We cannot verify your location
Browse Book and Journal Content on Project MUSE

Be It Ever So Humble

Poverty, Fiction, and the Invention of the Middle-Class Home

Scott R. MacKenzie

Publication Year: 2013

Before the rise of private homes as we now understand them, the realm of personal, private, and local relations in England was the parish, which was also the sphere of poverty management. Between the 1740s and the 1790s, legislators, political economists, reformers, and novelists transferred the parish system’s functions to another institution that promised self-sufficient prosperity: the laborer’s cottage. Expanding its scope beyond the parameters of literary history and previous studies of domesticity, Be It Ever So Humble posits that the modern middle-class home was conceived during the eighteenth century in England, and that its first inhabitants were the poor.

Over the course of the eighteenth century, many participants in discussions about poverty management came to believe that private family dwellings could turn England's indigent, unemployed, and discontent into a self-sufficient, productive, and patriotic labor force. Writers and thinkers involved in these debates produced copious descriptions of what a private home was and how it related to the collective national home. In this body of texts, Scott MacKenzie pursues the origins of the modern middle-class home through an extensive set of discourses—including philosophy, law, religion, economics, and aesthetics—all of which brush up against and often spill over into literary representations.

Through close readings, the author substantiates his claim that the private home was first invented for the poor and that only later did the middle class appropriate it to themselves. Thus, the late eighteenth century proves to be a watershed moment in home's conceptual life, one that produced a remarkably rich and complex set of cultural ideas and images.

Published by: University of Virginia Press

Title Page, Copyright, Dedication

pdf iconDownload PDF

pp. i-vi


pdf iconDownload PDF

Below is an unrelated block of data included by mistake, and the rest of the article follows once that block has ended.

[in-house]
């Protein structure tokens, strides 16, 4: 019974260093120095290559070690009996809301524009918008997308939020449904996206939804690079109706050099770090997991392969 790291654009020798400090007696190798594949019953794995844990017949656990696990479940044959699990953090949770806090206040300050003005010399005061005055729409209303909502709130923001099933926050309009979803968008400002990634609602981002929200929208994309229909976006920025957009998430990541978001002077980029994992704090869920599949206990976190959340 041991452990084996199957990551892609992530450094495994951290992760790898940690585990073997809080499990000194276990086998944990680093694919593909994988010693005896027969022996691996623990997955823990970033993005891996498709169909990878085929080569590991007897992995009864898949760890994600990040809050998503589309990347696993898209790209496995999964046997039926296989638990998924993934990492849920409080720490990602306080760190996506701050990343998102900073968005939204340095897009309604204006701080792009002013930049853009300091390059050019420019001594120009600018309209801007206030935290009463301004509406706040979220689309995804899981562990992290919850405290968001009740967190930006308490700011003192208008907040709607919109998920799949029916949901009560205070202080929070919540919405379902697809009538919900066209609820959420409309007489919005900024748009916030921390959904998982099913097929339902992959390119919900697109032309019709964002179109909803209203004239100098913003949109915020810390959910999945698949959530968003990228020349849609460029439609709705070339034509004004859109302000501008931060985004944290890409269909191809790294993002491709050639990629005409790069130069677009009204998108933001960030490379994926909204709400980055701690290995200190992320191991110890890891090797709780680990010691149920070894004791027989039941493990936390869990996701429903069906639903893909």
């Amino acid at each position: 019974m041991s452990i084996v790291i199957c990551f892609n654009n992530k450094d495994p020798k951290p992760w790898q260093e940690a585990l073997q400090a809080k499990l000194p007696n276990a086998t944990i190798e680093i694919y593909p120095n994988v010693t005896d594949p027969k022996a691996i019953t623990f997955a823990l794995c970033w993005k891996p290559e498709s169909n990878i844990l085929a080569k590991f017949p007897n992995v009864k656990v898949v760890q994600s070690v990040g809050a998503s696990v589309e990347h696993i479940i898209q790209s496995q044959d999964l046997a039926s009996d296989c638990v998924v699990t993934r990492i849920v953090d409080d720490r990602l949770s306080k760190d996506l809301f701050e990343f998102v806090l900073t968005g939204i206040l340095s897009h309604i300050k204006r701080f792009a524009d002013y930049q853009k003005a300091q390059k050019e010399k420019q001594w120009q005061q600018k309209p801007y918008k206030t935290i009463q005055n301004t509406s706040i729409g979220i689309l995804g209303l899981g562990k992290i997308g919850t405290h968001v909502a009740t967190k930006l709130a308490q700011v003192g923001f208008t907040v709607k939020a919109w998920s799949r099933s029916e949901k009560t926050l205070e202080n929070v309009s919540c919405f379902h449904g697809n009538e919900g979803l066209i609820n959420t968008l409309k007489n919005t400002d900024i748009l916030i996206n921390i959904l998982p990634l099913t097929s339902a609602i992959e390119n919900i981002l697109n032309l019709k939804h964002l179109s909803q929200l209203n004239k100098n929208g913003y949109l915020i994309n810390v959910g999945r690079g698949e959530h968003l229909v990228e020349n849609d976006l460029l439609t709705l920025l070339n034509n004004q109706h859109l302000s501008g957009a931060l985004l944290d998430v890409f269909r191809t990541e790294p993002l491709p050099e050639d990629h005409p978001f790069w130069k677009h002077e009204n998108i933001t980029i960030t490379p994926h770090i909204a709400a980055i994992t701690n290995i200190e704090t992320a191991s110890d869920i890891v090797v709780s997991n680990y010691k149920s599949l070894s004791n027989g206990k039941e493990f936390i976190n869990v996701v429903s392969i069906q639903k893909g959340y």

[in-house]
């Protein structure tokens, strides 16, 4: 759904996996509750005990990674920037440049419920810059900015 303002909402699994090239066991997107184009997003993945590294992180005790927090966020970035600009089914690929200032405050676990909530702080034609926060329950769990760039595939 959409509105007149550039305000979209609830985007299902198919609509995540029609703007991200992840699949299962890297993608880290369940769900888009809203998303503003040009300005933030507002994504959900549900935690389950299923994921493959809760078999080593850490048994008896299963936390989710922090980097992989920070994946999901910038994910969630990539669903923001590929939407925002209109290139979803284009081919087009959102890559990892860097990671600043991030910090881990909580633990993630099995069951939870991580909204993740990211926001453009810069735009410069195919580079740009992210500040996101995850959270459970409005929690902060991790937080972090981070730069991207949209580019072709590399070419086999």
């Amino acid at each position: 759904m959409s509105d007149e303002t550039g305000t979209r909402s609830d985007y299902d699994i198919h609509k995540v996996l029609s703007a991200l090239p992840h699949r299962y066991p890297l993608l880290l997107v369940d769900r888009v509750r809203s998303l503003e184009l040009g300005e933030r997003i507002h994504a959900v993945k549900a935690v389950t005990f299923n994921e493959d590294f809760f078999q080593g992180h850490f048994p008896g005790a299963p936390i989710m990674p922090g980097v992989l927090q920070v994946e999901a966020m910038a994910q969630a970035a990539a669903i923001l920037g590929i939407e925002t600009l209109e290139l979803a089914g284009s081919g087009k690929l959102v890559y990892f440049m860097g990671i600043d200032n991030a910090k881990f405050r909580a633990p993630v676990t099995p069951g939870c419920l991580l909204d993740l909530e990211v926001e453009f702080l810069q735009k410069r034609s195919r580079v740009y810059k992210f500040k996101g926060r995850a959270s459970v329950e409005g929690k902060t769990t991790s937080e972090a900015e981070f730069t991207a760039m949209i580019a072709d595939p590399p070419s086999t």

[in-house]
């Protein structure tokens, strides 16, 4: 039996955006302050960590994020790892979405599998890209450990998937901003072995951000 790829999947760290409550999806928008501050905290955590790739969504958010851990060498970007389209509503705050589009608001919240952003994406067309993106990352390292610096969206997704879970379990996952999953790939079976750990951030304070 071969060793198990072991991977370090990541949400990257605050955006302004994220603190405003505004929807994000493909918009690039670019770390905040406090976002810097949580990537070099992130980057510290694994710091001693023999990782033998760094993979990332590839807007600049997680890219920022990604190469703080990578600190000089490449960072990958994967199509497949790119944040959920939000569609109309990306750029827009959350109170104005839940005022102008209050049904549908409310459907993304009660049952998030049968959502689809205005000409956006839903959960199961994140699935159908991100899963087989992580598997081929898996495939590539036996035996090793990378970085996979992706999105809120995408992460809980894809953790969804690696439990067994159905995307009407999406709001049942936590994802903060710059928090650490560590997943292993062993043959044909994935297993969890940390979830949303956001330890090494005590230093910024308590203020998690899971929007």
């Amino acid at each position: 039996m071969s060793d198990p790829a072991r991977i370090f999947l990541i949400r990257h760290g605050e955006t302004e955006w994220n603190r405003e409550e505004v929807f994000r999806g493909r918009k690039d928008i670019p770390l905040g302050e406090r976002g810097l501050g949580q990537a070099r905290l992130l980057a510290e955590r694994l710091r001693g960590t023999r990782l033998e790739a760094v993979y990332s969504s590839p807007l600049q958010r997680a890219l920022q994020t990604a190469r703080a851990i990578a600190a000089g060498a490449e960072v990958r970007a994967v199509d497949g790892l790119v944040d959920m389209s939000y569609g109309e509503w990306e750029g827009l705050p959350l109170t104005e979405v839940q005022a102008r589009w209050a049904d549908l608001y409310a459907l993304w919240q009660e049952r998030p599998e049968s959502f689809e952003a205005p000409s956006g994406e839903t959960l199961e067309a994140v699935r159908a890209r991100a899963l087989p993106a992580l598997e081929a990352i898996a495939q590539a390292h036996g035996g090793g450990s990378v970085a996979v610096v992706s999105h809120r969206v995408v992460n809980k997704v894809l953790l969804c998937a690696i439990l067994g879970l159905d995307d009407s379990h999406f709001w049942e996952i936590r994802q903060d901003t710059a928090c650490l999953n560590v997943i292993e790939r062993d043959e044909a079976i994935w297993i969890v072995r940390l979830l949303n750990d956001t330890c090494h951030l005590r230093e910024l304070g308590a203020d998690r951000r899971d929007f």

pp. vii-viii


pdf iconDownload PDF

pp. ix-x

read more

IntroductionThere’s No Case Like Home

pdf iconDownload PDF

pp. 1-39

Nouns in English, as a rule, do not have full-fledged declensions and equally seldom have distinct cases. Certainly English has no case as specialized as the locative, the case that subsumes prepositional markers indicating location, at, in, on. Languages that do feature locative cases include Latin, Sanskrit, and Old English, though lexicographers of English agree that the language lost...

read more

“Stock the Parish with Beauties”

pdf iconDownload PDF

pp. 40-82

While no British Parliament of the eighteenth century ever met to outlaw chivalric romance, the nation’s unacknowledged legislators certainly did. Poets and reviewers subjected the motifs and themes of romance to derision and made its characteristic sensibilities vehicles for satire. In The Rape of the Lock, the Baron “to Love an altar built, / Of twelve vast French ...

read more

An Englishwoman’s WorkhouseIs Her Castle

pdf iconDownload PDF

pp. 83-124

The young unmarried woman in eighteenth- and nineteenth-century British fiction may be the most overdetermined character in all of English literature. We always find congregating about her a throng of themes, contests, anxieties, polemics, and proprieties. Our heroine has been seen dallying with the formation of modern subjectivity, with public literacy and mass education,...

read more

Home and Away

pdf iconDownload PDF

pp. 125-169

Something curious begins to happen in early nineteenth-century depictions of private domesticity. In the last decade of the eighteenth century, novelists, and others, had celebrated home as an enclosed, self-sustaining refuge, unchanging and impervious to the foreign. But homes in early nineteenth-century fiction take on a less idyllic aspect. Writers start to condemn them as ...

read more

There’s No Home-Like Place

pdf iconDownload PDF

pp. 170-214

Just like their English counterparts, early nineteenth-century Scott ish novelists tend to fi nd home too hermetic or prison-like. In Elizabeth Hamilton’s 1808 The Cott agers of Glenburnie, for example, the kindly but not indulgent Mrs. Mason goes to live as housekeeper to the MacClarty family (“clarty” means “dirty”) in the remote Highland village of the title and fi nds their cott age intolerable...

read more


pdf iconDownload PDF

pp. 215-226

One of the attributes that has helped home maintain such a durable and tenacious influence in English-speaking territories is the difficulty of defining its essential attributes. Definitions of home tend to rely on negation (home begins where narratable action ends; it is untroubled by commerce, history, and politics) or on supplementarity (home is the outward expression...


pdf iconDownload PDF

pp. 227-260

Works Cited

pdf iconDownload PDF

pp. 261-280


pdf iconDownload PDF

pp. 281-292

Prize Winners

pdf iconDownload PDF

pp. 293-294

E-ISBN-13: 9780813933429
E-ISBN-10: 0813933420
Print-ISBN-13: 9780813933412
Print-ISBN-10: 0813933412

Page Count: 304
Publication Year: 2013

OCLC Number: 828101287
MUSE Marc Record: Download for Be It Ever So Humble

Research Areas


UPCC logo

Subject Headings

  • Home in literature.
  • English fiction -- 18th century -- History and criticism.
  • Middle class in literature.
  • Nationalism in literature.
  • Social structure -- England -- History -- 18th century.
  • Poverty -- Government policy -- England.
  • English literature -- Scottish authors -- History and criticism.
  • Literature and society -- History -- 18th century.
  • You have access to this content
  • Free sample
  • Open Access
  • Restricted Access